The music industry is thriving in the digital space, and music is something that will not go away anytime soon. People love music, and each genre has something new to offer. It’s hard to imagine a world without music. You’re probably listening to your favorite song right now, and it fills you with emotions. However, if you’re using music as a way to isolate yourself from the world, there’s a problem.
You Let Time Pass You by
Music has a way of accessing emotions, and it makes songs hard to resist. Even musical scores intensify the mood of your favorite scenes. You’re ready to close the Hunter Douglas blinds in your NJ home, put your phone down, and immerse yourself in the unfolding scene in front of you. It’s all right if you do this once in a while. After all, you could do with some time alone to unwind. However, it’s different when instead of doing productive things, you let time pass you by. You’re content with the music blaring around your apartment, and you decline invitations to go out in favor of staying indoors in extended solitude. Your obligations are put on hold, and your relationships suffer.
You Become Less Approachable
Even when you go out, if you’re always listening to music, you’re missing out on interactions with people. This in itself should not be considered a negative thing, but if you add this to your inability to connect with other people, you’re setting yourself up to a lifetime of loneliness. Music can be used in two ways: it can bring you closer with someone who shares the same interests as you or it can limit you from connecting with people and starting a relationship with them. Japan has already seen a rise in individuals who have withdrawn from society; the U.S. also has its fair share of people who, instead of being productive citizens, have an unhealthy relationship with their phones. Music adds to the problem when it becomes a barrier to you conversing with people.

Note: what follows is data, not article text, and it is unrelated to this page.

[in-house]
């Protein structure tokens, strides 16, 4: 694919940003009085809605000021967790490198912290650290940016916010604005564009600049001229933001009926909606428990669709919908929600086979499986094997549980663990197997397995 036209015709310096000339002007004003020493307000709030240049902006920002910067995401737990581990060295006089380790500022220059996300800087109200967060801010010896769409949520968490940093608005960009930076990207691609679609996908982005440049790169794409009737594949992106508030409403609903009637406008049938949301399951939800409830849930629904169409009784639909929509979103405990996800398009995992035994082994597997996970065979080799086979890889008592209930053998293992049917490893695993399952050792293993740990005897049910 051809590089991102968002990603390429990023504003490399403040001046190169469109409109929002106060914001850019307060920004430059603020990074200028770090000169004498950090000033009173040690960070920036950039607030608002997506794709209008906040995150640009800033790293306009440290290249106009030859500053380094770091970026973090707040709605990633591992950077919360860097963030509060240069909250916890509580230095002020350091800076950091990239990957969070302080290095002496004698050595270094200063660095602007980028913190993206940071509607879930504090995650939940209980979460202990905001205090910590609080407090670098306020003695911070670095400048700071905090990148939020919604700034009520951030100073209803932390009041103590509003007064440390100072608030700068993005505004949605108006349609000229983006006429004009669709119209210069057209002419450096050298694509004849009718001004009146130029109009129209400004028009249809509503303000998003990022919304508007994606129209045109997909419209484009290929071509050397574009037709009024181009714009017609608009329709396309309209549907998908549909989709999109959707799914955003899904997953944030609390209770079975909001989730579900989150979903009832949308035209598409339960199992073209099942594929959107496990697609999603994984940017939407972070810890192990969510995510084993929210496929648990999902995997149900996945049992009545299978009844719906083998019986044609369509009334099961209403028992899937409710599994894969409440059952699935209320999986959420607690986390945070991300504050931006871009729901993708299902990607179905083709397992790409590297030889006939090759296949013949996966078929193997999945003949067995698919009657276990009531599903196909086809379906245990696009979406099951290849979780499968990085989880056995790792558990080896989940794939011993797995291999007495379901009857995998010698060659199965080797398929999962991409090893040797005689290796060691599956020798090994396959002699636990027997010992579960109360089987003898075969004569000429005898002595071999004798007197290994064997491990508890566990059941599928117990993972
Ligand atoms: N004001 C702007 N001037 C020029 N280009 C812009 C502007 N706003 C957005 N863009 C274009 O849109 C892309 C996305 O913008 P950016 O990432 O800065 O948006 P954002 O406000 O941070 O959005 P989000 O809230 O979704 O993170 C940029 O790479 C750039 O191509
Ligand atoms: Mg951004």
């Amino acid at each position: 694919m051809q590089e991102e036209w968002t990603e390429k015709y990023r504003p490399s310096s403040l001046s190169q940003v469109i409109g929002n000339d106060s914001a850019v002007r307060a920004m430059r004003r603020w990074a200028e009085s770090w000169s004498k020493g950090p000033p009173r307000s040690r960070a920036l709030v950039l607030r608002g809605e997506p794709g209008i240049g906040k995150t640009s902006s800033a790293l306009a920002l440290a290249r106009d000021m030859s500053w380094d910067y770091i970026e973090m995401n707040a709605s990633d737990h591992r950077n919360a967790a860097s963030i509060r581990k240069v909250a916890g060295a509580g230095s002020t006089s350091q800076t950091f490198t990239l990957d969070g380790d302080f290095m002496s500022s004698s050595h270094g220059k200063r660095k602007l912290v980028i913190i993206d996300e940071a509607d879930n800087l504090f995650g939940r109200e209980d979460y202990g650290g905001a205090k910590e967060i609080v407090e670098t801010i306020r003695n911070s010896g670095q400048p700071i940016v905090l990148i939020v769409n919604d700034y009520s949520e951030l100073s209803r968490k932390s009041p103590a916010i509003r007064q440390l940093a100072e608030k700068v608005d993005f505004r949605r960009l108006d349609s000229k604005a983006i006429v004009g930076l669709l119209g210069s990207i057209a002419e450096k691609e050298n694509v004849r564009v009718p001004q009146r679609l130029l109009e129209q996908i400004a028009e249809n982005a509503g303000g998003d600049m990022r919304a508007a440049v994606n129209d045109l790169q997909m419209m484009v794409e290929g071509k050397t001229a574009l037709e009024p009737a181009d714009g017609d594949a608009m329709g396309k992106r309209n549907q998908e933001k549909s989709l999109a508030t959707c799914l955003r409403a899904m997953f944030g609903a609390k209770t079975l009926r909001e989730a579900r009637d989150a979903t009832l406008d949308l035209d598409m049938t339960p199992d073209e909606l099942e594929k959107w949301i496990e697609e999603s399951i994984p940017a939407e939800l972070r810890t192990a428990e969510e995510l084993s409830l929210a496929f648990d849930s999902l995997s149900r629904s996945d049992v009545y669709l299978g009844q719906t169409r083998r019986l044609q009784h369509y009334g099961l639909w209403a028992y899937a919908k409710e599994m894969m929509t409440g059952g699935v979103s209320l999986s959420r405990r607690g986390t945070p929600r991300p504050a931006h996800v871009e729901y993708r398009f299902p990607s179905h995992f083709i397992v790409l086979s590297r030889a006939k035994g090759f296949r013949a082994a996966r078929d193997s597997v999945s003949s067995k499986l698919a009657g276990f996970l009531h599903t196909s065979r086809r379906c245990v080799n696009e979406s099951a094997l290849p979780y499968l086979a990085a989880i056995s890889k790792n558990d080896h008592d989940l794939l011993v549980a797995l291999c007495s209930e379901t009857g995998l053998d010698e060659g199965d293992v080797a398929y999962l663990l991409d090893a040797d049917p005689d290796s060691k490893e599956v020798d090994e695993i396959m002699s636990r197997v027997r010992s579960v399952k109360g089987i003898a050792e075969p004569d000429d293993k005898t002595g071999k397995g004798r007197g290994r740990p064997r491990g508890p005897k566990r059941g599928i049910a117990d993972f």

You Put Too Much Meaning to Lyrics
Even though you don’t know how to connect with people, this doesn’t mean you don’t want to form that connection. The problem when you use music as a replacement to real-world connections is you over analyze everything that has to do with it. You long to connect with someone, and because all you have is music, the person you feel closest to is the artist. It’s been years since Eminem released the hit song “Stan,” but its story is still relevant today. The song inspired the term that is now used for people who dedicate a good portion of their life supporting their favorite artists. There needs to be a balance between the time you spend with friends and family and the time you use to “connect” with artists. Knowing the meaning behind their songs does not make them your best friend–at least not in the sense that you can run to them when you need to cope with a difficult situation. For that, you need real friends.
Music makes our life more fun. Songs give us the perfect soundtrack to our life, but it’s healthier if we have real people to share each song with.